A clarification

Mark Steyn defends himself against a false impression I may have created:

Just for the record, I have opposed laws against Holocaust denial my entire adult life. I even have a book out there explaining why. Up north I’ve spent the last year-and-a-half attacking the ludicrous position of the buffoon who runs the Canadian Jewish Congress and his friends in B’nai Brith Canada and similar organizations that restrictions on free speech are necessary because, if you let some loser in his parents’ basement in Saskatoon post an anti-Semitic remark on the Internet, next thing you know the prairies will be in the express lane to Auschwitz.

Steyn is entirely correct to point this out. He has long been an outspoken defender of free speech and was forced to endure a long legal battle after being attacked by the Canadian Jewish Congress and various Canadian kangaroo courts. It would not be going too far to say that he is one of the recognizable champions of free speech in the conservative media today, and I believe he is quite possibly the very last individual in the Western Hemisphere who would support the prosecution of a Holocaust denier. I apologize if anyone was left with the mistaken impression that Mark Steyn would ever support any criminalization of Holocaust denial on the basis of yesterday’s blog post.

That being said, Steyn’s correct defense of himself was somewhat beside the point of both my email to him as well as the aforementioned blog post. My primary intent in emailing him was to deplore the attack on the neutral Swiss inherent in the claim: “The mainstreaming of Mahmoud by Merz & Co is worse than what Neville Chamberlain and Lord Halifax did.” In fact, my email to him began thusly:

“What part of the concept of “neutrality” do you not understand? It is well understood by everyone that Switzerland is not in the business of taking sides. To maintain neutrality in such circumstances, when taking sides for PR’s sake is the normal and easy thing to do, is entirely admirable. Someone has to make it possible to negotiate between warring parties and Switzerland has historically served this purpose very well.”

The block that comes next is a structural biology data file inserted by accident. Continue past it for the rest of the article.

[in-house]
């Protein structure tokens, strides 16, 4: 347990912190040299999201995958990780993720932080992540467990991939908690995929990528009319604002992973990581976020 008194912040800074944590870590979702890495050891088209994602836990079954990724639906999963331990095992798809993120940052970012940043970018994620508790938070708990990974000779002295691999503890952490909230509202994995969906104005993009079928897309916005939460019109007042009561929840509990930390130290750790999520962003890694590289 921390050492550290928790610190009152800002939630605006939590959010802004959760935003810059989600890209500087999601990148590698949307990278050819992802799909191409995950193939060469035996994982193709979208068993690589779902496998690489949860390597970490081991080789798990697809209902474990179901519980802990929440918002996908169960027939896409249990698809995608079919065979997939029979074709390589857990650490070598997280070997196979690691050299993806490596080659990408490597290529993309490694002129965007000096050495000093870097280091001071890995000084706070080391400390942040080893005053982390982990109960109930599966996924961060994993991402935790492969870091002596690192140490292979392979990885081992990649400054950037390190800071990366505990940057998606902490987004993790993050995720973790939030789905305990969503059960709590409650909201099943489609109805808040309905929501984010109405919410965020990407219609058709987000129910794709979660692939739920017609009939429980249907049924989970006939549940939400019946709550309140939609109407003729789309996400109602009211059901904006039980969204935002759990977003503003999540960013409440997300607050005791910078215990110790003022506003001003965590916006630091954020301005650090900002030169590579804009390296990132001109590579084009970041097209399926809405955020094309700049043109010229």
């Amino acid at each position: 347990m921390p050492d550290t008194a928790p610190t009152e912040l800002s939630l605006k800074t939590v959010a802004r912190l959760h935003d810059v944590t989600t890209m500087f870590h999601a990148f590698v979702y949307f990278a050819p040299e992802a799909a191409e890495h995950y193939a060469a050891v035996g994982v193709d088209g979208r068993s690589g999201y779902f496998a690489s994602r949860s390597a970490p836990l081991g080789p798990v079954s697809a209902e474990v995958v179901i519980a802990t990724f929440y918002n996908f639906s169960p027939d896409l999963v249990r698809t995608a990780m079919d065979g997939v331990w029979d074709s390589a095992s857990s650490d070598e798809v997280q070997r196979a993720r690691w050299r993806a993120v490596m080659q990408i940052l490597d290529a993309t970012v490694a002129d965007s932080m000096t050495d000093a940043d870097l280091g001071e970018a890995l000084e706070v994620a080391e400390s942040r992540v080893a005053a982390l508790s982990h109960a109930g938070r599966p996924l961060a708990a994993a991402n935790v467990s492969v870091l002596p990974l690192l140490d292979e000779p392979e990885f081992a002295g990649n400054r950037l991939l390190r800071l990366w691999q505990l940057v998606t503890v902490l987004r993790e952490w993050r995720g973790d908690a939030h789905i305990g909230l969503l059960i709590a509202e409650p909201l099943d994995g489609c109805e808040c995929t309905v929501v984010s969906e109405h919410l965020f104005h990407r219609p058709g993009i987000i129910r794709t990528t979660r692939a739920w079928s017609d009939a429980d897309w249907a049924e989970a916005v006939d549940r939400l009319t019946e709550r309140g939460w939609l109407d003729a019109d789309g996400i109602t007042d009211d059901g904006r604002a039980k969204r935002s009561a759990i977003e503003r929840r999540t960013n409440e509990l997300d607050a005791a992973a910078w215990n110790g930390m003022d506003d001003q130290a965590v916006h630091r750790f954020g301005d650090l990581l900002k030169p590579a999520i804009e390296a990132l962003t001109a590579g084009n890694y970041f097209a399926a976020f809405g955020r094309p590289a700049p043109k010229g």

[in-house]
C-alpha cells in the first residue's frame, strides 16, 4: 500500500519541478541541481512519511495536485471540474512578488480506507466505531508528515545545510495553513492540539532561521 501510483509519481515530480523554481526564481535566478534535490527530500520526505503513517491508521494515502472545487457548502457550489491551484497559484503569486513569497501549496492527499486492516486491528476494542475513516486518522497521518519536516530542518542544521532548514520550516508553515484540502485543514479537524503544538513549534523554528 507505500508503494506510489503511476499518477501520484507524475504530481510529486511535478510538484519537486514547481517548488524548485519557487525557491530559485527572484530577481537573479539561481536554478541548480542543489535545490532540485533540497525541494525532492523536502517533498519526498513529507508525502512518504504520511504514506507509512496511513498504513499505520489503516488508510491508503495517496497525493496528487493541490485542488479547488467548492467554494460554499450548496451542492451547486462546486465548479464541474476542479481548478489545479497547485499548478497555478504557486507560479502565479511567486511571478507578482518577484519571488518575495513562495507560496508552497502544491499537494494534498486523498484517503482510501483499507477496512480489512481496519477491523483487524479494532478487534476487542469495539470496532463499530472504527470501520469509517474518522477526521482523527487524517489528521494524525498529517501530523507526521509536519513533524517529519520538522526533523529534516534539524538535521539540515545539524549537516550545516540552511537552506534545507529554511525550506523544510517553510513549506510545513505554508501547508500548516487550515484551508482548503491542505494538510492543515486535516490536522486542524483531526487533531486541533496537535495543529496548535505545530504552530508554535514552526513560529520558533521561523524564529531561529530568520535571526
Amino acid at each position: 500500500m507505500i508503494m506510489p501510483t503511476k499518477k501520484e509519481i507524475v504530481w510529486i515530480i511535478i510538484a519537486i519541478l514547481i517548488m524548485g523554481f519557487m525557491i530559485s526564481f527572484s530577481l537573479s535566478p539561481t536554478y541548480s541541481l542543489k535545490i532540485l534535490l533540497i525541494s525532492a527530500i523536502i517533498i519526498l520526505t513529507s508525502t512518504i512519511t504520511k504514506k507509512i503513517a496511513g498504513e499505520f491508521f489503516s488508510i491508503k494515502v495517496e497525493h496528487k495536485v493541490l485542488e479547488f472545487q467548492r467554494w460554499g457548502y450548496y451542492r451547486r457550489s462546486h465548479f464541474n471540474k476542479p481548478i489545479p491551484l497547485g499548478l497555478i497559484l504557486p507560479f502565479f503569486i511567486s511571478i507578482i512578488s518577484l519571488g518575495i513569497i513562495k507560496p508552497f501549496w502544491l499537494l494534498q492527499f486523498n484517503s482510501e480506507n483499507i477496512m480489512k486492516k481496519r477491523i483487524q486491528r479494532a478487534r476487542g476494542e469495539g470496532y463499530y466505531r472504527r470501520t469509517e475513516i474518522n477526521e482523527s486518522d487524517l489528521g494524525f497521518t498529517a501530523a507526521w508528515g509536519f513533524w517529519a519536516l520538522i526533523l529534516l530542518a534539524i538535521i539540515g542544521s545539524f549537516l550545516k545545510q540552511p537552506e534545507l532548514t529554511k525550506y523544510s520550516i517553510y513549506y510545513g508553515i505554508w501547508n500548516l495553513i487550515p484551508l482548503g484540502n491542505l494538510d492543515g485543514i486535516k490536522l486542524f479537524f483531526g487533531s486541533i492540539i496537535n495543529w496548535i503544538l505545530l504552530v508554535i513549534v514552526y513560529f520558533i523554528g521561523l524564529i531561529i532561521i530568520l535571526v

Steyn also left out the first part of the sentence that he quoted in his Corner post. The omitted phrase is in bold text:

I am pro-Israel myself, but as a side note, please know that the constant references to the Holocaust by pro-Israeli writers is one reason why no one in Europe outside of Germany pays any attention to it anymore. Holocaust references are now seen as little more than emotional propaganda, as the event has been trivialized by over-reference to it.”

There is admittedly a real difference between criminalizing Holocaust denial and criticizing those who permit free speech. But it is a difference of degree, not of kind, and in both cases the guiding motivation is an attempt to exert control over the dialogue. In my opinion, a declaration that Swiss neutrality is worse than the historical appeasement of Nazi Germany and the breakup of the Stresa Front is not only incorrect, but borders on the outrageous.

As to my other point, I remain mystified as to why the news that a famously neutral country continues to act in a consistently neutral manner is deemed more important than a major scandal that now involves Rep. Jane Harman, former Attorney General Alberto Gonzalez, a suspected Israeli agent, and two AIPAC officials charged with spying on the United States? As of this moment, there are 17 posts by various NROniks about Iran and the Geneva Conference on the Corner, compared to just two about the Harman scandal.

Finally, let me point out that I do not think Germans are hung up on Holocaust guilt. Young Germans in particular don’t understand what the events of more than six decades ago are supposed to have to do with their lives. Still, for a variety of reasons, they are not as completely indifferent to the historical events as most of their fellow Europeans are. Since I speak German and live in Europe, I suspect I may possess a more accurate understanding of current European attitudes than a Canadian living in New Hampshire.